Stella and Connie live completely different lives thousands of miles apart, but they share a poignant, and totally unexpected, common destiny.
That is the intriguing plotline to local author Sonia Velton’s latest novel, which has just been published by Quercus Books.
Sonia, a qualified solicitor, turned to writing full-time a few years ago when she moved to Tunbridge Wells with her husband to bring up their three children after having lived in Dubai for eight years.
The Image of Her is Sonia’s second book but unlike her historical debut it falls under the fiction category, yet interestingly its roots are in something that happened in real life.
“I kept thinking about these women and their impossible connection”
“A few years ago I heard something that made me stop what I was doing and listen,” explains Sonia.
“It was a story on the news about two women whose lives had intersected in the most astonishing of ways.
“You may have heard it, too – perhaps you even found it a little disturbing to listen to – but you probably soon forgot all about it and got on with whatever it was you were doing.
“But I couldn’t forget it. I kept thinking about these women and their impossible connection.”
Sonia goes on to tell me that when she heard this fascinating news item her first book, Blackberry and Wild Rose, had just been published.
“It was about a household of master silk weavers in 18th-century Spitalfields, and I was busy planning my next historical fiction novel.
“I really tried to focus on corsets and chamber pots, but every time I sat down to write another story entirely kept coming into my mind based on what I had heard on the news.”
Sonia says she instinctively knew then that she wanted to write a book about two women, unknown to each other and living completely separate lives, who were destined to come together in the same heartbreaking yet awe-inspiring way.
“The usual advice to writers contemplating their second book is to ‘write the same but different’, so even though the idea was really compelling to me, I still hesitated to actually write it. Did I want to risk changing genres and possibly sabotaging my writing career when it had only just begun?”
Sonia admits that like many people it took her years to get published. She wrote as a hobby, first around her job as a solicitor and then later around caring for her three children, but she reveals she was crippled by self-doubt and struggled to justify taking time away from her family to spend it on what might turn out to be ‘just a pipe dream’.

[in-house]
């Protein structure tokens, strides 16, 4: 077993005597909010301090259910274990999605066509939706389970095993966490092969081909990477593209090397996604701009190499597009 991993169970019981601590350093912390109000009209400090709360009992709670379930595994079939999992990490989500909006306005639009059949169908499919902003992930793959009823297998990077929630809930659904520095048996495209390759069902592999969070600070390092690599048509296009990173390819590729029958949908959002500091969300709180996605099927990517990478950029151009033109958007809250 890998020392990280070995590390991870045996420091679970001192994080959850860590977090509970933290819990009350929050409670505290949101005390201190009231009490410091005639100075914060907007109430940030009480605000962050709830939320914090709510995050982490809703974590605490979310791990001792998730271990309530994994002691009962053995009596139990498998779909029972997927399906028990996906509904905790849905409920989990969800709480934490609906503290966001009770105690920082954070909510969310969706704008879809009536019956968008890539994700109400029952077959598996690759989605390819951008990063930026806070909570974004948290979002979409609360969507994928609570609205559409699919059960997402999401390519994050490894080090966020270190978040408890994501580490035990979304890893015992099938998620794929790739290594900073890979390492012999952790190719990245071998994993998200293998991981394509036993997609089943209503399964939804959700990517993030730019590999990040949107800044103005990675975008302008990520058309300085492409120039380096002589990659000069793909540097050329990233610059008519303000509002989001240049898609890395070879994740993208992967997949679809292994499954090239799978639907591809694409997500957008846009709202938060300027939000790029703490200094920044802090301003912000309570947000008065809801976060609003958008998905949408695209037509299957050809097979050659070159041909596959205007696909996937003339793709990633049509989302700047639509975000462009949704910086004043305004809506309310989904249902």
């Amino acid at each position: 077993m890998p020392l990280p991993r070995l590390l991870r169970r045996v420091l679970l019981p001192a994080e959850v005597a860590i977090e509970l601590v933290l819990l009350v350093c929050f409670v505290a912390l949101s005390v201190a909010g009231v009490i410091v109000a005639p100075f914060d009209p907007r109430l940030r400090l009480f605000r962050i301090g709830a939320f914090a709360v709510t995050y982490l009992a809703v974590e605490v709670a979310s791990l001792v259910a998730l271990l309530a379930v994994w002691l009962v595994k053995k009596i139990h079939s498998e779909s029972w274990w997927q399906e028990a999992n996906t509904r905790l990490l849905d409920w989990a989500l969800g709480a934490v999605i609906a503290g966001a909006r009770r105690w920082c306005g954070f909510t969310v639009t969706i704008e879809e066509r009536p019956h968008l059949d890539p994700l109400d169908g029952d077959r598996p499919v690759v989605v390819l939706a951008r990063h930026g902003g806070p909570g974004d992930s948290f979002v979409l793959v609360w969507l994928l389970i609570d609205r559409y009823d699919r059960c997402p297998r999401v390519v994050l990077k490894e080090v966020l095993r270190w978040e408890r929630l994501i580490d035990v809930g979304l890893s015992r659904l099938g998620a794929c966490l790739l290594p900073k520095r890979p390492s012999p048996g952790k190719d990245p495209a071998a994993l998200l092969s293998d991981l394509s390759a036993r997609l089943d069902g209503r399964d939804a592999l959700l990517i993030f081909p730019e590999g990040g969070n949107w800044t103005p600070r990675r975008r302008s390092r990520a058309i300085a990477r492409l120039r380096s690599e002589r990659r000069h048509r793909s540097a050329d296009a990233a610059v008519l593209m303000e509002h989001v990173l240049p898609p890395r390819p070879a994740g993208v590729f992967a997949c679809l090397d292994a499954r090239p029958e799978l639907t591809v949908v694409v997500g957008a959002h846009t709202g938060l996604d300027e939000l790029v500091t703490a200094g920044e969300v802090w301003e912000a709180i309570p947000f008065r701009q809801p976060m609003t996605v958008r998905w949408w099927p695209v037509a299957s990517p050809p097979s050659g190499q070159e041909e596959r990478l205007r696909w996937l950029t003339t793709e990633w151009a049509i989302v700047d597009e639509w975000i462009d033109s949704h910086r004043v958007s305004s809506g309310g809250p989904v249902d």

But it wasn’t until she returned to the UK, after eight years living in Dubai, that she really began to focus on writing.
“The children were growing up and were now all at school. We were finally settled somewhere lovely – a leafy part of beautiful Tunbridge Wells with good schools nearby and surrounded by the elegant Georgian architecture that I love so much – and I really didn’t have any excuses left.
“I entered the first 20,000 words of my first novel into the Lucy Cavendish Fiction Prize and was both shocked and thrilled when I was shortlisted. This gave me the confidence that I’d been lacking.
“I finished the book, took a deep breath, and submitted it to my ‘dream agent’, Juliet Mushens, who has published Richard Osman and Abigail Dean. A few weeks later, on Valentine’s Day, Juliet offered me representation, and then a book deal with Quercus Books followed.
“It really was the stuff of dreams. Looking back, I wish I’d believed in myself more from the beginning.”
So, when it came to the idea for her second book, Sonia says that’s exactly what she did.
“I trusted that I had a good idea, even though it was in a different genre, and even though the subject matter was a little bit challenging, a little bit outré, even. I’m glad I did; I don’t think we ever really regret following our dreams or having the courage to tell the story that’s in our hearts, asking to be told.”
Photo of Sonia Velton: © Karen Bengall Photography